Maybe you’re in a new city with unknown conveyer belts; maybe your old friends are heinous jackanapes you have no idea why you just hung out with for the last decade. Either way, you have to think of making friends at this age in this world with this head as a different game. Here’s how to do it.

Change the way you think about how to make friends.

See above. Also see this: I think of it as interviewing for a job I am obviously qualified for and don’t give a fuck if I ever get cause I already have a job I love. And it’s magic. What I’m doing is talking to you with my best most honest but considered self, and I don’t care if you like it, because I like it, because it’s intrinsically of value. Dig? You can like it too! If not, I will so go on living.

Go to all kinds of places and do things you like doing.

That’s pretty obvious advice, I know. But it’s real because it’s true. You have to recreate a series of meaningful new conveyer belts for yourself so that you’re in the company of a revolving door of people long enough to make some inroads. This is just like meeting potential fuck buddies, husbands, wives, rabbis, or whomever it is you want to meet. Leave your house, walk down the dorm hall, and go to a place where you have a reasonable interest in the thing being done. That way you will have natural, real opinions about it like a person with a fuckin’ life, which makes you a thousand times friendable.

If not, then get a life.

If you have an active existence that involves doing things, you will see the same people over and over again. That’s kind of the whole point with the conveyer belts. You just need a lot more of them to max out your exposure, and by cultivating interests, you are a person who does things and therefore will meet people and when you meet them you will have sentences to form. Decent ones that people want to actually hear.

Don’t use too many sentences about you without alternating them about the other person.

There is a balance between talking about you and asking about them and I bet nearly the whole universe works on that line being straddled right. Don’t be a you-whore but don’t be a them-whore. Be a whore-whore. You know what I mean.

Decide what kind of friends you actually want.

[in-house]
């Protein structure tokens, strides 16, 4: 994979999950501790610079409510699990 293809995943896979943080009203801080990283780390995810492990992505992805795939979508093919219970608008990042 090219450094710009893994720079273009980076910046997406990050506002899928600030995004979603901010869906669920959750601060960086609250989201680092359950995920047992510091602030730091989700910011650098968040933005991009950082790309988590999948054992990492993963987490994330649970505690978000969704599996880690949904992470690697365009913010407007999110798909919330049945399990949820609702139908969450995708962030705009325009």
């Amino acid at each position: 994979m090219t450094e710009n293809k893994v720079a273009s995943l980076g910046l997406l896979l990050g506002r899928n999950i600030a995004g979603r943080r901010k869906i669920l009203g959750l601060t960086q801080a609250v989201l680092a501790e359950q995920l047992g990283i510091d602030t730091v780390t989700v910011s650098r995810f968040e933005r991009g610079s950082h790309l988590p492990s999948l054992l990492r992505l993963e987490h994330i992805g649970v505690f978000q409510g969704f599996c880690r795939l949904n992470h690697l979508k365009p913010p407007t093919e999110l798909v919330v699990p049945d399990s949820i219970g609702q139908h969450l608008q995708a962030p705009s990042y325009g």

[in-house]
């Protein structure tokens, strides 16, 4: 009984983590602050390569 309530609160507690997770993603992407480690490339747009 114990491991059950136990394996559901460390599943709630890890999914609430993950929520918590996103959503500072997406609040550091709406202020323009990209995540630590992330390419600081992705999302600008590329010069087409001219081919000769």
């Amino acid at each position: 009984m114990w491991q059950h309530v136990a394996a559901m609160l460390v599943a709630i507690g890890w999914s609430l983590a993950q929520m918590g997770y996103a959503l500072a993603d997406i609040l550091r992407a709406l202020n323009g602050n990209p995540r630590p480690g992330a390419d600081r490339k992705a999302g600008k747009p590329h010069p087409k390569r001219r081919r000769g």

You’re like, duh, I just want friends, but this is key to figuring out how to nail down a bud. See, there’s a bajillion kinds of friends. Are you missing a close friend who knows you, who you can laugh with, who you can bond with deeply and begin to nurture a lifelong relationship with to weather life’s ups and downs? You may actually already have that and need to just revive it.

Or maybe you want a friend who happens to like sitting around drinking wine late at night after your kids are asleep who will talk to you about the best British shoegaze from the ’90s. KNOW THYSELF. Because this determines everything.

For deeper connections, you might need to start going to the sorts of places where people are open to this kind of connecting. This means self-betterment types of places; classes where you learn about personal growth. Where people are open and receptive to thinking in more meaningful ways. Drinky friends can be found at drinky places, but I recommend daytime drinky places if you’re really just trying to forge connections, like beer festivals or grocery store wine aisles where you can start conversations based on actual interests. You never know.


Friends come out of all sorts of weird interactions. The last person you thought you would end up talking to at the party. The lady at your work who initially seems the most irritating. I have friends from all kinds of conveyer belts, and we nurture the relationships accordingly.

Understand the different variation of friends; nurture accordingly.